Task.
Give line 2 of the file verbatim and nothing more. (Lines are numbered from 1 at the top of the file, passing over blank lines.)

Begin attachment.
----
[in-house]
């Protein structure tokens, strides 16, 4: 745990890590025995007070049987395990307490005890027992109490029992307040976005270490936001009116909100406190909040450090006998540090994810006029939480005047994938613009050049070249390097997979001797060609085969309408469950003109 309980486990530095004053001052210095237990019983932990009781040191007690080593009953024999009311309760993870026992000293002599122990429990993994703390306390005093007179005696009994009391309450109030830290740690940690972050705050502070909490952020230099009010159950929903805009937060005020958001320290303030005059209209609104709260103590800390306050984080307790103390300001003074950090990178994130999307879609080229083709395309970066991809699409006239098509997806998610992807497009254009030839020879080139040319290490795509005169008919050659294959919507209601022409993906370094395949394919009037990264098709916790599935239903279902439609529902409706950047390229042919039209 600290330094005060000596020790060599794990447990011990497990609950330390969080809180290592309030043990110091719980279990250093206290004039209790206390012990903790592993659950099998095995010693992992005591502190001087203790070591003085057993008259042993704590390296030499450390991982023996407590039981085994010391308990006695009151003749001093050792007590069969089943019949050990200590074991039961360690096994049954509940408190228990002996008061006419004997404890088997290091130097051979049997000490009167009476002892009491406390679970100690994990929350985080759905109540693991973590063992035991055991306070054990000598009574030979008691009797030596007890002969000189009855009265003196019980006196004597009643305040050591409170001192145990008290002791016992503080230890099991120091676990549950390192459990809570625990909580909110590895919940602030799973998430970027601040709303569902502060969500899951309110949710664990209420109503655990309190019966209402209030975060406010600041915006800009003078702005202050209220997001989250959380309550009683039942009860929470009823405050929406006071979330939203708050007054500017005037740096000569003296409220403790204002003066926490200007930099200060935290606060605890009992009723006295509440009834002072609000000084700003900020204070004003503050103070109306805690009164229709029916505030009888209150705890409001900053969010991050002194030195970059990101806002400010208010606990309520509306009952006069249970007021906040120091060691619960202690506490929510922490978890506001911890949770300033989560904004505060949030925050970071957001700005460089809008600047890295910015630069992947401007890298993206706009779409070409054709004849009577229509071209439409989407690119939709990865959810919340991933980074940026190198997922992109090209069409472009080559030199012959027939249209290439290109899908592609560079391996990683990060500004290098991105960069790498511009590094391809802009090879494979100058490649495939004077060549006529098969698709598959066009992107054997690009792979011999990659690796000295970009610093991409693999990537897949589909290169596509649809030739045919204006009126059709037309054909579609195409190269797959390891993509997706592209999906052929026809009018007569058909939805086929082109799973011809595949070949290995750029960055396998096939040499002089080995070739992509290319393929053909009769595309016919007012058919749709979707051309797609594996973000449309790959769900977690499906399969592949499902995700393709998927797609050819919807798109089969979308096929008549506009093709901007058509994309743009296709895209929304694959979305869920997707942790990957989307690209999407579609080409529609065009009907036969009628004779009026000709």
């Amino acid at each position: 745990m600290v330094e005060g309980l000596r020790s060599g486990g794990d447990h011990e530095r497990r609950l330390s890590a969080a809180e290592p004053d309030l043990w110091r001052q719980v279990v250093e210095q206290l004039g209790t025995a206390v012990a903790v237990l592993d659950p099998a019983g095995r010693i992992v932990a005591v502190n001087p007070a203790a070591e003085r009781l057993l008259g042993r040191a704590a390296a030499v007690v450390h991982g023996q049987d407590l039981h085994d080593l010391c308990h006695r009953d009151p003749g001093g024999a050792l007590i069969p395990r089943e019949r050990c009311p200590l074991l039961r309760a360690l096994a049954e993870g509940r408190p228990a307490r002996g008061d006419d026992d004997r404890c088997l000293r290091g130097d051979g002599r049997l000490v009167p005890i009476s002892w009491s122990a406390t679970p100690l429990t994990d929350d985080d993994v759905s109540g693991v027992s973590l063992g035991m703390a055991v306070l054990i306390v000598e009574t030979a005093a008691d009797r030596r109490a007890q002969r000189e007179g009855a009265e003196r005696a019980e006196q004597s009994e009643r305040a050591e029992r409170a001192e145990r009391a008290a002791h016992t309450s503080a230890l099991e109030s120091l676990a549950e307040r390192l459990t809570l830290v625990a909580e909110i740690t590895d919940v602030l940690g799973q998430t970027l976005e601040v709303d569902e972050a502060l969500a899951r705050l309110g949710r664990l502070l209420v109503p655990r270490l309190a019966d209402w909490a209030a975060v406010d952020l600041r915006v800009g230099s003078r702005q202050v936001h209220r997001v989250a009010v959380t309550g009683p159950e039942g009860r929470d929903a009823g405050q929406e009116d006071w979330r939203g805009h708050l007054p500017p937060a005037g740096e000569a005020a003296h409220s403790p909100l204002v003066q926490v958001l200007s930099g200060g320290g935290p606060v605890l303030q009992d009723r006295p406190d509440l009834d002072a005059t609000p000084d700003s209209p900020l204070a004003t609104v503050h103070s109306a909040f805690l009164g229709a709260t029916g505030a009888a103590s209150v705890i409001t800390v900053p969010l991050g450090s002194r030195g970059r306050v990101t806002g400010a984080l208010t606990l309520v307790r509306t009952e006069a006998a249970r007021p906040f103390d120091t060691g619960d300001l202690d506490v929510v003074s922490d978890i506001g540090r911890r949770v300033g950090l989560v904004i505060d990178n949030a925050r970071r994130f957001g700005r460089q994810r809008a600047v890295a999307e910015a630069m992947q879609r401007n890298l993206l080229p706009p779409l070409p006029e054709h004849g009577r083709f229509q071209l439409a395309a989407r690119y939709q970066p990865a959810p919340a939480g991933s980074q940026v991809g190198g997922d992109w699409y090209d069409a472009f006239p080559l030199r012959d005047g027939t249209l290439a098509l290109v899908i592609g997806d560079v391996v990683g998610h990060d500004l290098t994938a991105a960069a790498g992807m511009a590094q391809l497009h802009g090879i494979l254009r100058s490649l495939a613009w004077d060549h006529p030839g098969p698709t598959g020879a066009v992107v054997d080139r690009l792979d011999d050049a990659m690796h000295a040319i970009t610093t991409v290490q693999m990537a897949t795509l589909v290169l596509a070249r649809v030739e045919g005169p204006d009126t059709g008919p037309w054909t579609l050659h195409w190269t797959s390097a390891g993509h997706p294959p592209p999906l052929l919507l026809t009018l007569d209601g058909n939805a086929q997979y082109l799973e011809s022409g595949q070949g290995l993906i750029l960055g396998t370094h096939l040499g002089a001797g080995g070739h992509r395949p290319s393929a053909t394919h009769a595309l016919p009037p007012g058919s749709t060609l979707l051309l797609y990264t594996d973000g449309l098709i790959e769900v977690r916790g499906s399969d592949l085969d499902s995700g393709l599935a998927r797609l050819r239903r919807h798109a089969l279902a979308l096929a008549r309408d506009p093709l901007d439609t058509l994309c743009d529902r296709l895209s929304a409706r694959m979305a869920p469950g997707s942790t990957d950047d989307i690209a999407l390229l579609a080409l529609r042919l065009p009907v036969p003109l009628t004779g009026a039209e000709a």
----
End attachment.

């Protein structure tokens, strides 16, 4: 745990890590025995007070049987395990307490005890027992109490029992307040976005270490936001009116909100406190909040450090006998540090994810006029939480005047994938613009050049070249390097997979001797060609085969309408469950003109 309980486990530095004053001052210095237990019983932990009781040191007690080593009953024999009311309760993870026992000293002599122990429990993994703390306390005093007179005696009994009391309450109030830290740690940690972050705050502070909490952020230099009010159950929903805009937060005020958001320290303030005059209209609104709260103590800390306050984080307790103390300001003074950090990178994130999307879609080229083709395309970066991809699409006239098509997806998610992807497009254009030839020879080139040319290490795509005169008919050659294959919507209601022409993906370094395949394919009037990264098709916790599935239903279902439609529902409706950047390229042919039209 600290330094005060000596020790060599794990447990011990497990609950330390969080809180290592309030043990110091719980279990250093206290004039209790206390012990903790592993659950099998095995010693992992005591502190001087203790070591003085057993008259042993704590390296030499450390991982023996407590039981085994010391308990006695009151003749001093050792007590069969089943019949050990200590074991039961360690096994049954509940408190228990002996008061006419004997404890088997290091130097051979049997000490009167009476002892009491406390679970100690994990929350985080759905109540693991973590063992035991055991306070054990000598009574030979008691009797030596007890002969000189009855009265003196019980006196004597009643305040050591409170001192145990008290002791016992503080230890099991120091676990549950390192459990809570625990909580909110590895919940602030799973998430970027601040709303569902502060969500899951309110949710664990209420109503655990309190019966209402209030975060406010600041915006800009003078702005202050209220997001989250959380309550009683039942009860929470009823405050929406006071979330939203708050007054500017005037740096000569003296409220403790204002003066926490200007930099200060935290606060605890009992009723006295509440009834002072609000000084700003900020204070004003503050103070109306805690009164229709029916505030009888209150705890409001900053969010991050002194030195970059990101806002400010208010606990309520509306009952006069249970007021906040120091060691619960202690506490929510922490978890506001911890949770300033989560904004505060949030925050970071957001700005460089809008600047890295910015630069992947401007890298993206706009779409070409054709004849009577229509071209439409989407690119939709990865959810919340991933980074940026190198997922992109090209069409472009080559030199012959027939249209290439290109899908592609560079391996990683990060500004290098991105960069790498511009590094391809802009090879494979100058490649495939004077060549006529098969698709598959066009992107054997690009792979011999990659690796000295970009610093991409693999990537897949589909290169596509649809030739045919204006009126059709037309054909579609195409190269797959390891993509997706592209999906052929026809009018007569058909939805086929082109799973011809595949070949290995750029960055396998096939040499002089080995070739992509290319393929053909009769595309016919007012058919749709979707051309797609594996973000449309790959769900977690499906399969592949499902995700393709998927797609050819919807798109089969979308096929008549506009093709901007058509994309743009296709895209929304694959979305869920997707942790990957989307690209999407579609080409529609065009009907036969009628004779009026000709």